PGA Tour Valspar Championship: Spieth fancied to double up at 21/1

Golfer Jordan Spieth
Jordan Spieth - fancied to well again at Copperhead

The Florida Swing signs off at Copperhead this week, where Tyler Moore will seek to emulate Paul Casey and Sam Burns and defend the title...

  • Deere Run one of four strong course links

  • Slow start can be overcome at Copperhead

  • Read my Singapore Classic preview here!


  • Tournament History

    Having first been staged in the autumn of 2000, as an opposite field event, the Valspar Championship switched to March 17 years ago to become part of the Florida Swing.

    The 2020 edition was lost to the pandemic and the 2021 edition was staged in May after the PGA Tour's resumption, but this is the third year running that the event is back in it's now traditional March slot.

    Venue

    Copperhead Course, Innisbrook Resort, Palm Harbour, Florida

    Course Details

    Par 71, 7,340 yards, stroke average in 2023 - 71.94

    Designed by Larry Packard, Copperhead was opened in 1974. Prior to the establishment of this event the course was restored in 1999 and it underwent a $4.5m restoration after the 2015 renewal.

    All the fairways were re-grassed with Celebration Bermuda and the greens re-grassed with Tif Bermuda.

    COPPERHEAD 18th 2023.jpg

    It's a tough undulating, tree-lined track with many dog-legged fairways and an unusual layout, with four par fives and five par threes.

    The primary rough has exceeded three inches in each of the last three renewals and water is in play on a number of holes. The smaller than average greens are usually set to run at around 12.5 on the Stimpmeter.

    The four par fives (holes one, five, 11 and 14) are consistently the three easiest holes on the course and the last three holes are tough and known as the Snake Pit...

    With water right and trees left, there's no bailout off the tee whatsoever at the par four 16th and it's been the hardest hole on the course in four of the last five renewals.

    The toughest on the layout again last year, it averaged 4.37 but for the second year in-a-row, the winner birdied the hole on the way to victory.

    Last year's winner, Taylor Moore, holed a monster putt there in regulation and Sam Burns made a rare birdie three there in extra time two years ago to defend the title.

    The par three 17th is no cakewalk, and you need to get your drive away nicely on the tricky 18th, which was the fifth hardest hole on the course 12 months ago.

    Prior to the pandemic, Copperhead was the first or second hardest par 71 encountered on the PGA Tour in each of the previous six years and it averaged almost a shot over-par last year, but it averaged below par for the previous two editions and Burns reached 17-under-par to win on both occasions.


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    TV Coverage

    Live on Sky Sports all four days, starting at 11:30 UK time on Thursday

    Last Eight Winners with Exchange Prices

    • 2023 - Taylor Moore -10 75.074/1
    • 2022 - Sam Burns -17 27.026/1 (playoff)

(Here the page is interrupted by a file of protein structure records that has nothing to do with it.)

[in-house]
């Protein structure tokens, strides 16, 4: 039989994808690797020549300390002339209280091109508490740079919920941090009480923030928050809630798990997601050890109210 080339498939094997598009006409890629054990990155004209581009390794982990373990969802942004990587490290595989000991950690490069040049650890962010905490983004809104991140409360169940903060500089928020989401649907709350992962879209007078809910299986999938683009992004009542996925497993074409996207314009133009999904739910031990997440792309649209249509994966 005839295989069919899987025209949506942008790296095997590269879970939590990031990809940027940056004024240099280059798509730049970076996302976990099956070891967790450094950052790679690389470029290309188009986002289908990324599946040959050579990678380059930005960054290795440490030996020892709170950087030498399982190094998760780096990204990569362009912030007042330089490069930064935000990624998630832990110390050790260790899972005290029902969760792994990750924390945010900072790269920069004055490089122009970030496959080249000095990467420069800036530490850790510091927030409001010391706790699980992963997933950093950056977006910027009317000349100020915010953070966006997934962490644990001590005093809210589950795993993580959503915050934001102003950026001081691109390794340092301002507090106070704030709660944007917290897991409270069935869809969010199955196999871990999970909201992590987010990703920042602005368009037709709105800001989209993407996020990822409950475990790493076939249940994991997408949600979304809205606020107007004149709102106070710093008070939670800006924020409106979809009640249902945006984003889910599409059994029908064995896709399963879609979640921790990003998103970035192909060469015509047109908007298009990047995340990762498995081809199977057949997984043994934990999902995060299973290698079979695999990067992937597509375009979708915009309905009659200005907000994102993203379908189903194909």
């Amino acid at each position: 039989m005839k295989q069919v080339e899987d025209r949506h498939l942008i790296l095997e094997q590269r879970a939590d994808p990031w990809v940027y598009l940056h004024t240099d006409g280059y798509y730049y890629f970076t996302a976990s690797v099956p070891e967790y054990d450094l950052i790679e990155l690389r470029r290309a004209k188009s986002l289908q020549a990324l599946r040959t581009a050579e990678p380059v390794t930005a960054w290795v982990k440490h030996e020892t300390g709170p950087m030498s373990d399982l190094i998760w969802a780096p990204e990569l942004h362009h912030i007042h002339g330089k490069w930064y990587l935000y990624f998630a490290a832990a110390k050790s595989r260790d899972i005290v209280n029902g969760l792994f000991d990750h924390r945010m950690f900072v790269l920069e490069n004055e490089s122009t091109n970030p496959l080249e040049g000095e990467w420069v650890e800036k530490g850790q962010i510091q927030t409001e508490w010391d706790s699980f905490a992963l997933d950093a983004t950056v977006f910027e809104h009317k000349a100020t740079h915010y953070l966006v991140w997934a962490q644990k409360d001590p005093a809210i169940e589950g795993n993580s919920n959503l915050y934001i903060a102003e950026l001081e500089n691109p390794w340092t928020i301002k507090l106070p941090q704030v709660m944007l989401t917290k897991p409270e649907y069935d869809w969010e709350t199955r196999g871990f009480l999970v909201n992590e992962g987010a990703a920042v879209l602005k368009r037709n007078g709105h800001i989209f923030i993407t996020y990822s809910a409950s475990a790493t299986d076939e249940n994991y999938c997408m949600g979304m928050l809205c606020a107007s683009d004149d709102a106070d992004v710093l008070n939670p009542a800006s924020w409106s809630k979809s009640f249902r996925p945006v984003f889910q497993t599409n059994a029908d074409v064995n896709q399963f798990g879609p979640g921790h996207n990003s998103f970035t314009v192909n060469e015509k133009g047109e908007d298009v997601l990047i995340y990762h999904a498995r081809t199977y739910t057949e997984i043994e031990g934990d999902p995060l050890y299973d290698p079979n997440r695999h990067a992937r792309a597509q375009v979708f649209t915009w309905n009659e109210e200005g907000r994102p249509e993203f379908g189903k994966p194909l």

• 2021 - Sam Burns -17 80.079/1
    • 2020 - Event Cancelled
    • 2019 - Paul Casey -8 34.033/1
    • 2018 - Paul Casey -10 28.027/1
    • 2017 - Adam Hadwin -14 90.089/1
    • 2016 - Charl Schwartzel 48.047/1 (playoff)
    • 2015 - Jordan Spieth 16.015/1 (playoff)

    What Will it Take to Win the Valspar?

    Taylor's driving was solid enough last year. He ranked 10th for Driving Distance, 35th for Driving Accuracy, and second for Strokes Gained: Off the Tee, but the driving stats can be largely ignored here given the six winners before him averaged only 37.8 for SG: Off the Tee.

    This is a second shot course and Moore confirmed that 12 months ago, ranking second for Greens In Regulation, fifth for SG: Approach and second for SG: Tee to Green.

    Taylor Moore wins Valspar.jpg

    The six winners before him averaged 6.0 for SG: Approach and 4.17 for SG: Tee to Green and so far, 14 of the 22 course winners to date have ranked 11th or better for GIR.

    The two recent back-to-back winners, Sam Burns and Paul Casey, both ranked inside the top ten for Putting Average and a hot putter is usually essential, but Moore only ranked 26th for PA. Retief Goosen (when winning for the second time here in 2009) is the only other winner that didn't rank inside the top-20 for PA.

    Is There an Angle In?

    This isn't your typical Florida test so looking at results at other events in the state won't necessarily help but there are at least four courses that appear to correlate nicely so we're not short of angles in!

    John Huston, K.J Choi, Vijay Singh and Jim Furyk have all won both this event and the Sony Open at Waialae Country Club. Lots of players have been placed at both events and some have been placed in one and won the other. The 2021 Sony winner, Kevin Na, was second here in 2014 and the multiple Sony winner, Ernie Els, traded at odds-on to win this one in 2012.

    As many as four men have also won this event and the John Deere Classic - Jordan Spieth, John Senden, Sean O'Hair and Vijay Singh, and it should really be five. The 2016 John Deere Classic winner, Ryan Moore, threw this one away nine years ago.

    The 2021 John Deere winner, Lucas Glover, was fourth here in 2007 and he sat third at halfway here three years ago. The aforementioned Na and Moore were tied for second.

    Last year's runner-up, Adam Schenk, who was matched at a low of 2.01/1, has JDC form figures reading MC-6-4-W-4 and the 2017 John Deere winner, Bryson DeChambeau, only finished 27th here on debut six years ago.

    He actually withdrew in 2019 on his only other appearance in this event but even he has form at both courses given he won the 2014 All-American Athlete Conference Championship at Copperhead.

    Brett Quigley, who never got to win on the PGA Tour, finished second in both events, so that's definitely a tournament to consider.

    Schenk subsequently lost a playoff in the Charles Schwab last year, an event won by Burns the year before, and they're two of a number of players to have played well both here and at Colonial Country Club.